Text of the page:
A. There are various levels of dialogue between our communities — at the international level overseen by the Vatican, at the national level overseen by the U.S. Conference of Catholic Bishops, and at the local level overseen by Archbishop Hebda and the Archdiocesan Commission for Ecumenism and Interreligious Affairs. In the state of Minnesota, our Catholic Bishops and ELCA Bishops meet fairly regularly and discuss all kinds of theological and practical issues. Each level may be looking at different issues. This year, the Catholic and ELCA Bishops of Minnesota reflected together, during this anniversary year, on the question of how the Catholic and Lutheran traditions each view the virtue of mercy. The usual conclusion is that we have far more in common than we have differences.

Q. How might this commemoration shape Catholic-Lutheran dialogue going forward?

A. While important differences remain, both sides seem to continue to have a more and more generous relationship with the other. Since the signing of the Joint Declaration on the Doctrine of Justification, the relationship is less dependent on agreeing one hundred percent on everything. I think we are now more interested in exploring how we can work together to advocate for justice and peace, and how we can simply get to know each other better.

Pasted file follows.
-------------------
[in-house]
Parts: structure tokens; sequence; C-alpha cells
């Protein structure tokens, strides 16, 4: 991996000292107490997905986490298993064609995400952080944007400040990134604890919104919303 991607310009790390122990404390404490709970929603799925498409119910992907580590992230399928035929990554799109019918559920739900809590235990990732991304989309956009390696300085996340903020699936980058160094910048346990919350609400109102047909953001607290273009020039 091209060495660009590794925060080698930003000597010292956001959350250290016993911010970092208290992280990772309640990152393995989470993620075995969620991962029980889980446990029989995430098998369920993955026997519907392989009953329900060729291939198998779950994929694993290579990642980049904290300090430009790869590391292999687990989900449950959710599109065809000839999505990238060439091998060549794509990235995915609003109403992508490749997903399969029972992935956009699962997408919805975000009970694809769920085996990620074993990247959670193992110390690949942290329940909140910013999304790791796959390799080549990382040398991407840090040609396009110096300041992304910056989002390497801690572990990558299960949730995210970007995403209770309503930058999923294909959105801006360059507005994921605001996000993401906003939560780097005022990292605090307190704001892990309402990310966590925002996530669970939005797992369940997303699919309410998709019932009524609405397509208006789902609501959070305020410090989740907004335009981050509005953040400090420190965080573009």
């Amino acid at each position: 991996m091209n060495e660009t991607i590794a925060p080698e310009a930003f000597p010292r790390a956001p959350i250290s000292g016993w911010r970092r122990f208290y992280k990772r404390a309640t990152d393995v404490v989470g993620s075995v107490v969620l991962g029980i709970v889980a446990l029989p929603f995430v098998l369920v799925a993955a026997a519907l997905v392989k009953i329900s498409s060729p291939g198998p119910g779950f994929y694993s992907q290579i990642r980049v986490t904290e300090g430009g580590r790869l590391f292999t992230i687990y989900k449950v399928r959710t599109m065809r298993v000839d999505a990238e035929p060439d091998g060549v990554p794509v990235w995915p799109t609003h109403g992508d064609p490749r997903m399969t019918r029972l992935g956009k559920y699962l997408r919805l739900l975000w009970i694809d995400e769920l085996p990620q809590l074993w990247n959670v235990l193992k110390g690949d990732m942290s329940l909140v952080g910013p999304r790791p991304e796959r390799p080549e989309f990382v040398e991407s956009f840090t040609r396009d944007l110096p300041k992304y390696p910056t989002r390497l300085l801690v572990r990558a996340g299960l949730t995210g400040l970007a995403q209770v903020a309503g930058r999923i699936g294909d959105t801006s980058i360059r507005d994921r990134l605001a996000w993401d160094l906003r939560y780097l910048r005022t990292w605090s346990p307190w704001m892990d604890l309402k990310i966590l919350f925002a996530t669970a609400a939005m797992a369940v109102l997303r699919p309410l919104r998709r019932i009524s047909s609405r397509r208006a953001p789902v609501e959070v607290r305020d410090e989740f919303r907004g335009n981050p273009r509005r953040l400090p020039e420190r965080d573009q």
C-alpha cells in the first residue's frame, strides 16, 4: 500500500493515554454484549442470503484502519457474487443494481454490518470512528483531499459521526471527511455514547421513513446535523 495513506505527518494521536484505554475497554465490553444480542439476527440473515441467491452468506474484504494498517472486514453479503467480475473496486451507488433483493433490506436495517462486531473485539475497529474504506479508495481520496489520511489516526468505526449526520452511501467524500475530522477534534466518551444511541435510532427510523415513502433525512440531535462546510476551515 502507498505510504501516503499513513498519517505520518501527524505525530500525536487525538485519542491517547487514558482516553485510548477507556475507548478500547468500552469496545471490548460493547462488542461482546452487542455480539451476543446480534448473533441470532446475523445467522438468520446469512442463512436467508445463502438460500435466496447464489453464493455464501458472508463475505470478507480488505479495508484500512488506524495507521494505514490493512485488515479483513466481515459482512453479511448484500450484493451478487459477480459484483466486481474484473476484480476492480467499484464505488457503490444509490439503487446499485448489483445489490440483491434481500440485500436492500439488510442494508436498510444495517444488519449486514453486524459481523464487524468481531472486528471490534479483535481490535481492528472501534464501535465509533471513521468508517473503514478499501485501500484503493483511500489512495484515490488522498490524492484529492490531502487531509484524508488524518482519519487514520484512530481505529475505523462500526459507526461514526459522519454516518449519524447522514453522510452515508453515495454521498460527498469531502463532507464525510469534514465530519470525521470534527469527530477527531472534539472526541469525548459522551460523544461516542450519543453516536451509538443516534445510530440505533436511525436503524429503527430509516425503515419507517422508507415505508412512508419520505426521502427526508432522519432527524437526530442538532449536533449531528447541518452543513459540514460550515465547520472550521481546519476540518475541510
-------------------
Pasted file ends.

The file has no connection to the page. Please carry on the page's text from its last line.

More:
Archbishop Bernard Hebda joins the Evangelical Lutheran Church of America bishops — Bishop Patricia Lull (center) of the St. Paul Area Synod and Bishop Ann Svennungsen (left) of the Minneapolis Area Synod — Oct. 31, 2016, for a viewing of the ecumenical prayer in Lund, Sweden, with Pope Francis and leaders of the Lutheran World Federation. Seated in the second row is Father Erich Rutten, pastor of St. Peter Claver in St. Paul and chairman of the archdiocese’s Commission on Ecumenism and Interreligious Affairs. Courtesy Luther Seminary

Q. There are Catholics who think the commemoration has been too positive on the part of the Church, and that not enough attention has been paid to the Reformation’s negative aspects, namely Christian schism. What do you think of that concern?